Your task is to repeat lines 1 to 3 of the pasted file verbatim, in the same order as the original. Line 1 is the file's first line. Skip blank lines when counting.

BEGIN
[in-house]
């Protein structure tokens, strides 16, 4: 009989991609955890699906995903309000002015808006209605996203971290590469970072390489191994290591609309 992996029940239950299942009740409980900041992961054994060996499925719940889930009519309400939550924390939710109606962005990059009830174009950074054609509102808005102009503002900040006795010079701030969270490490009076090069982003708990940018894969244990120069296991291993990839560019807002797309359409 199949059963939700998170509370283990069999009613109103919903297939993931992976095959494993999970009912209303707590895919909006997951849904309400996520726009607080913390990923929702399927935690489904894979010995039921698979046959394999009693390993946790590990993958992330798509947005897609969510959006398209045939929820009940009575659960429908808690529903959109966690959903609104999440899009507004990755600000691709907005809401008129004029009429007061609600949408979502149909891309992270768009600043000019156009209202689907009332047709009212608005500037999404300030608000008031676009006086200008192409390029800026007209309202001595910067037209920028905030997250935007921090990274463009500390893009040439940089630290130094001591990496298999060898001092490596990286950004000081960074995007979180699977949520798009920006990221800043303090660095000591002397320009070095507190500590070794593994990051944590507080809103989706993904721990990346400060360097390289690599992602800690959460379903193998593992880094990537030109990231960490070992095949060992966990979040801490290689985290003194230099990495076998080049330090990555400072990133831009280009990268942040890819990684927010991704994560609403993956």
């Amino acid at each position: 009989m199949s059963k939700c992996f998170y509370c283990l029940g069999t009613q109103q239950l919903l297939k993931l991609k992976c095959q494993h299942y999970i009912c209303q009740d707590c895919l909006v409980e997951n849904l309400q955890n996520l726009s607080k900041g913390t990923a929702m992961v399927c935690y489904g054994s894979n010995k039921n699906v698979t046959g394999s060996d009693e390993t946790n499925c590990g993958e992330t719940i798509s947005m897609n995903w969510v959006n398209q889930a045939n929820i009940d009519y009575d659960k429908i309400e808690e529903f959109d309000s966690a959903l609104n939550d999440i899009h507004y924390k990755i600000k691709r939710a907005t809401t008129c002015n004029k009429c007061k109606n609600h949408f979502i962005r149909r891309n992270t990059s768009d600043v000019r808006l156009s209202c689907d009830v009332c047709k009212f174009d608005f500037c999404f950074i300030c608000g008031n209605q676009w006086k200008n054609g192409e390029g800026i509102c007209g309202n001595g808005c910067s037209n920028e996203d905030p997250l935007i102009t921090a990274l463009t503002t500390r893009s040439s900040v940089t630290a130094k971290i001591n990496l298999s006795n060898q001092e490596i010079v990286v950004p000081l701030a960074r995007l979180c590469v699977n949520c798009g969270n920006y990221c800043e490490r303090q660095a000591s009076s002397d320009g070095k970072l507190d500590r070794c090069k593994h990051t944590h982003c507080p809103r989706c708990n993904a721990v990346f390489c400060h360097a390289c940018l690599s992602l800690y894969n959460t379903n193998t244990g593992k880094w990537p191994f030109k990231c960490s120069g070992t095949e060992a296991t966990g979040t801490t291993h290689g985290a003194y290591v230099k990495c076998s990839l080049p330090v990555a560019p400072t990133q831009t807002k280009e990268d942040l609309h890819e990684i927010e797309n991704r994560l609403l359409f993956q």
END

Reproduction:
[in-house]
């Protein structure tokens, strides 16, 4: 009989991609955890699906995903309000002015808006209605996203971290590469970072390489191994290591609309 992996029940239950299942009740409980900041992961054994060996499925719940889930009519309400939550924390939710109606962005990059009830174009950074054609509102808005102009503002900040006795010079701030969270490490009076090069982003708990940018894969244990120069296991291993990839560019807002797309359409 199949059963939700998170509370283990069999009613109103919903297939993931992976095959494993999970009912209303707590895919909006997951849904309400996520726009607080913390990923929702399927935690489904894979010995039921698979046959394999009693390993946790590990993958992330798509947005897609969510959006398209045939929820009940009575659960429908808690529903959109966690959903609104999440899009507004990755600000691709907005809401008129004029009429007061609600949408979502149909891309992270768009600043000019156009209202689907009332047709009212608005500037999404300030608000008031676009006086200008192409390029800026007209309202001595910067037209920028905030997250935007921090990274463009500390893009040439940089630290130094001591990496298999060898001092490596990286950004000081960074995007979180699977949520798009920006990221800043303090660095000591002397320009070095507190500590070794593994990051944590507080809103989706993904721990990346400060360097390289690599992602800690959460379903193998593992880094990537030109990231960490070992095949060992966990979040801490290689985290003194230099990495076998080049330090990555400072990133831009280009990268942040890819990684927010991704994560609403993956």
């Amino acid at each position: 009989m199949s059963k939700c992996f998170y509370c283990l029940g069999t009613q109103q239950l919903l297939k993931l991609k992976c095959q494993h299942y999970i009912c209303q009740d707590c895919l909006v409980e997951n849904l309400q955890n996520l726009s607080k900041g913390t990923a929702m992961v399927c935690y489904g054994s894979n010995k039921n699906v698979t046959g394999s060996d009693e390993t946790n499925c590990g993958e992330t719940i798509s947005m897609n995903w969510v959006n398209q889930a045939n929820i009940d009519y009575d659960k429908i309400e808690e529903f959109d309000s966690a959903l609104n939550d999440i899009h507004y924390k990755i600000k691709r939710a907005t809401t008129c002015n004029k009429c007061k109606n609600h949408f979502i962005r149909r891309n992270t990059s768009d600043v000019r808006l156009s209202c689907d009830v009332c047709k009212f174009d608005f500037c999404f950074i300030c608000g008031n209605q676009w006086k200008n054609g192409e390029g800026i509102c007209g309202n001595g808005c910067s037209n920028e996203d905030p997250l935007i102009t921090a990274l463009t503002t500390r893009s040439s900040v940089t630290a130094k971290i001591n990496l298999s006795n060898q001092e490596i010079v990286v950004p000081l701030a960074r995007l979180c590469v699977n949520c798009g969270n920006y990221c800043e490490r303090q660095a000591s009076s002397d320009g070095k970072l507190d500590r070794c090069k593994h990051t944590h982003c507080p809103r989706c708990n993904a721990v990346f390489c400060h360097a390289c940018l690599s992602l800690y894969n959460t379903n193998t244990g593992k880094w990537p191994f030109k990231c960490s120069g070992t095949e060992a296991t966990g979040t801490t291993h290689g985290a003194y290591v230099k990495c076998s990839l080049p330090v990555a560019p400072t990133q831009t807002k280009e990268d942040l609309h890819e990684i927010e797309n991704r994560l609403l359409f993956q």